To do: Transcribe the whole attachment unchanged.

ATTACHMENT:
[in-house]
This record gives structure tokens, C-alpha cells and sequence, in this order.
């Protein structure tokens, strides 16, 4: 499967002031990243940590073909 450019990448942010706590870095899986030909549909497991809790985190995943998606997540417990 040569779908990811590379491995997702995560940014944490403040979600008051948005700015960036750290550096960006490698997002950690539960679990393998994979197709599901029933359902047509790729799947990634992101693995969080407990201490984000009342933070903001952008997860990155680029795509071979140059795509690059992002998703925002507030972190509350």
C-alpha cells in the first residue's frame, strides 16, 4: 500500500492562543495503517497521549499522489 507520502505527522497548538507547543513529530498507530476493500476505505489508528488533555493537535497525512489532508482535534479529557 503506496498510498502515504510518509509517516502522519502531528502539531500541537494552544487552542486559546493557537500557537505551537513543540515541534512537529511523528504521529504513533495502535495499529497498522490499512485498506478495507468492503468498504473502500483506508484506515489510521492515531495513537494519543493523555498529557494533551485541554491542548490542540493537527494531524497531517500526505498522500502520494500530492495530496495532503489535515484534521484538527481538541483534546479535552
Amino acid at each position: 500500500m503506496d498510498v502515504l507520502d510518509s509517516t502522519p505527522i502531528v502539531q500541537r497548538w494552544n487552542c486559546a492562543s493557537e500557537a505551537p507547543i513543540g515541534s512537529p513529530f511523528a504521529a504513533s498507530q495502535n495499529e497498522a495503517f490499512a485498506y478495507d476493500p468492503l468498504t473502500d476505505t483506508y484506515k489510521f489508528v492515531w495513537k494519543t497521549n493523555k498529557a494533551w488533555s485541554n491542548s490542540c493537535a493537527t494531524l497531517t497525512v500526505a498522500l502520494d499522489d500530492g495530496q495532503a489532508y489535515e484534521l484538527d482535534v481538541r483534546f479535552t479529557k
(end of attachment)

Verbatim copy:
[in-house]
This record gives structure tokens, C-alpha cells and sequence, in this order.
């Protein structure tokens, strides 16, 4: 499967002031990243940590073909 450019990448942010706590870095899986030909549909497991809790985190995943998606997540417990 040569779908990811590379491995997702995560940014944490403040979600008051948005700015960036750290550096960006490698997002950690539960679990393998994979197709599901029933359902047509790729799947990634992101693995969080407990201490984000009342933070903001952008997860990155680029795509071979140059795509690059992002998703925002507030972190509350």
C-alpha cells in the first residue's frame, strides 16, 4: 500500500492562543495503517497521549499522489 507520502505527522497548538507547543513529530498507530476493500476505505489508528488533555493537535497525512489532508482535534479529557 503506496498510498502515504510518509509517516502522519502531528502539531500541537494552544487552542486559546493557537500557537505551537513543540515541534512537529511523528504521529504513533495502535495499529497498522490499512485498506478495507468492503468498504473502500483506508484506515489510521492515531495513537494519543493523555498529557494533551485541554491542548490542540493537527494531524497531517500526505498522500502520494500530492495530496495532503489535515484534521484538527481538541483534546479535552
Amino acid at each position: 500500500m503506496d498510498v502515504l507520502d510518509s509517516t502522519p505527522i502531528v502539531q500541537r497548538w494552544n487552542c486559546a492562543s493557537e500557537a505551537p507547543i513543540g515541534s512537529p513529530f511523528a504521529a504513533s498507530q495502535n495499529e497498522a495503517f490499512a485498506y478495507d476493500p468492503l468498504t473502500d476505505t483506508y484506515k489510521f489508528v492515531w495513537k494519543t497521549n493523555k498529557a494533551w488533555s485541554n491542548s490542540c493537535a493537527t494531524l497531517t497525512v500526505a498522500l502520494d499522489d500530492g495530496q495532503a489532508y489535515e484534521l484538527d482535534v481538541r483534546f479535552t479529557k